Many people in Taiwan may be wondering what President Ma Ying-jeou’s (馬英九) principle motive was for the political struggle he launched within the Chinese Nationalist Party (KMT).
Actually, Ma’s actions revealed his purpose quite some time ago.
The telltale sign is that, while Ma has been manipulating the KMT and the judicial and executive branches of government to get rid of Legislative Speaker Wang Jin-pyng (王金平), he has also been taking part in various promotional activities for the cross-strait service trade agreement, which has been signed, but has yet to be approved by the legislature.
In Ma’s view, the only way for Taiwan to get out of its economic difficulties and pursue growth is to get more deeply involved with China. He thinks that if Taiwan does not head over to China it will become marginalized.
The legislature’s new session opens today and Ma wants the service trade agreement to be approved come what may. Ma sees Wang as an obstacle to this, and that is why he wants him out of the way.
Ma got it all wrong. Wang made his position very clear at the press conference he held at the Taiwan Taoyuan International Airport when he returned from Malaysia on Tuesday last week. Wang said that he would think of a way to do his duty with respect to any task given to him by the KMT chairman (Ma), no matter how much effort opposition lawmakers made to block it. Even if the job was delayed for a while, he would get it done in the end, he said.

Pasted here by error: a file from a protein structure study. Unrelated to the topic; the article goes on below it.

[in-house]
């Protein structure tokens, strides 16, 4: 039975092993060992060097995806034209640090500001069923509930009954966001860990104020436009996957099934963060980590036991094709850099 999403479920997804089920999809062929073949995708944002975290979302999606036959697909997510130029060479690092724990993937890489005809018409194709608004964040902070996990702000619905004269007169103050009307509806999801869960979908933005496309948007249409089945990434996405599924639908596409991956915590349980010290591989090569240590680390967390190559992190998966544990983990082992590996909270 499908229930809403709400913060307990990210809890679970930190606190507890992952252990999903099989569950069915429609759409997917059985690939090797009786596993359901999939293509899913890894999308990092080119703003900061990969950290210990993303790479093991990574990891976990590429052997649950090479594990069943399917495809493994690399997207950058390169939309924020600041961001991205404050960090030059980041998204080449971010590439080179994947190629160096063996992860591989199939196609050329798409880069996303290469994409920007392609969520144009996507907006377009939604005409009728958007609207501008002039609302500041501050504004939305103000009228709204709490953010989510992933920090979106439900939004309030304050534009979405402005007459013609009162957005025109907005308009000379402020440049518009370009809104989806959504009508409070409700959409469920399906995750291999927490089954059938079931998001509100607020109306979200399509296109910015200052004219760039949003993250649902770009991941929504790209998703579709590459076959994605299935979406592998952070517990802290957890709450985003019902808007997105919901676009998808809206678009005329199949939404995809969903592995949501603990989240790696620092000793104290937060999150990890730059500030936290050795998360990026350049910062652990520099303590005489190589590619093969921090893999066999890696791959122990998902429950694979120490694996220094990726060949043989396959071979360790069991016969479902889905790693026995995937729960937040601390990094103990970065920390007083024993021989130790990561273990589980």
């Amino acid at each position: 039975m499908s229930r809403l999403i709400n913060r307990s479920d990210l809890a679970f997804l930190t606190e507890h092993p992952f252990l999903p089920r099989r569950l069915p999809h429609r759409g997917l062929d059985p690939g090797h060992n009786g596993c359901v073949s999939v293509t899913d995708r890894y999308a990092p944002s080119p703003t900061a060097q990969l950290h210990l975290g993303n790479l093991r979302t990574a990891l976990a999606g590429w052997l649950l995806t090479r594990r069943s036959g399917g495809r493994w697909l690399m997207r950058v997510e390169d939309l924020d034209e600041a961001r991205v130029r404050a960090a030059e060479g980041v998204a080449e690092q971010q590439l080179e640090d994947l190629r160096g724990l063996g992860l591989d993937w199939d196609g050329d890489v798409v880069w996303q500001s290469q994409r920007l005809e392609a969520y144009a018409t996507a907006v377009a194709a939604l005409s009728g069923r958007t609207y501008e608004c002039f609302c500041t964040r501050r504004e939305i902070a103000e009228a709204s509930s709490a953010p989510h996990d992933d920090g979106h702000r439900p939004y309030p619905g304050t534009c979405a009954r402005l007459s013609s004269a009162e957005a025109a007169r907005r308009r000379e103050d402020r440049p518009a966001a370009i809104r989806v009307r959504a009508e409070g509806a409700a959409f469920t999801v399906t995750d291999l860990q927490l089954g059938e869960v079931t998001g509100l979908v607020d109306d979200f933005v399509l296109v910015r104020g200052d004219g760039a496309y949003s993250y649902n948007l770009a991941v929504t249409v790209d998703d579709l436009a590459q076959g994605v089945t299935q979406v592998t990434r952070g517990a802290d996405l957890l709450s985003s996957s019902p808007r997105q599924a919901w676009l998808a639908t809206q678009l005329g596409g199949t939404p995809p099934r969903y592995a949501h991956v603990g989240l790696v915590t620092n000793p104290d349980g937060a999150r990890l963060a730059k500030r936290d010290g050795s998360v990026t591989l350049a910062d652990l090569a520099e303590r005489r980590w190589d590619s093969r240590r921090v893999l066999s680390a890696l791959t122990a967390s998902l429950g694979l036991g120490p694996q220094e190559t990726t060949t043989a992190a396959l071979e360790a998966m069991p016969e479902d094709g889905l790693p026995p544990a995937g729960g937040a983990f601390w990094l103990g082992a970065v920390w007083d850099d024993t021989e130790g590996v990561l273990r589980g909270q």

Let us remember how much controversy there was about the Economic Cooperation Framework Agreement. However, it was still passed in the end. Last week a well-known observer commented that Wang has to some extent been helping Ma to keep his government going. This observation fits the facts quite well. In the eyes of those who do not like the direction in which the KMT has been taking this country over the last five years, Wang has often acted as an accomplice in getting Ma’s policies implemented.
That being the case, why is Ma so determined to get rid of Wang?
It has to do with the plan hatched by the KMT and the Chinese Communist Party (CCP) behind closed doors for Taiwan to get swallowed up by China. According to the two parties’ timetable for pushing through economic and trade integration, the service trade agreement should have been approved during the previous legislative session, but it will now have to be dealt with in the upcoming session.
Wang said it would be better for the legislature to delay its discussions on the agreement until November, after public hearings have been held, instead of trying to rush it through.
The KMT and the CCP are both very unhappy about Wang’s suggestion, because if the agreement does not get approved by the end of this year, it will get delayed until after the Lunar New Year holiday.
The problem is that seven-in-one local elections will be held toward the end of next year, by which time public discontent and arguments about the agreement will not have had time to die down and be forgotten.
If the KMT does not do well in those elections, it will be hard for Ma to stay on as party chairman. He will at least be reduced to a lame duck. In that case, he would lose his authority to keep meddling in the party’s leadership succession. It would also be uncertain whether Ma can make a “soft landing” after he steps down as president in 2016.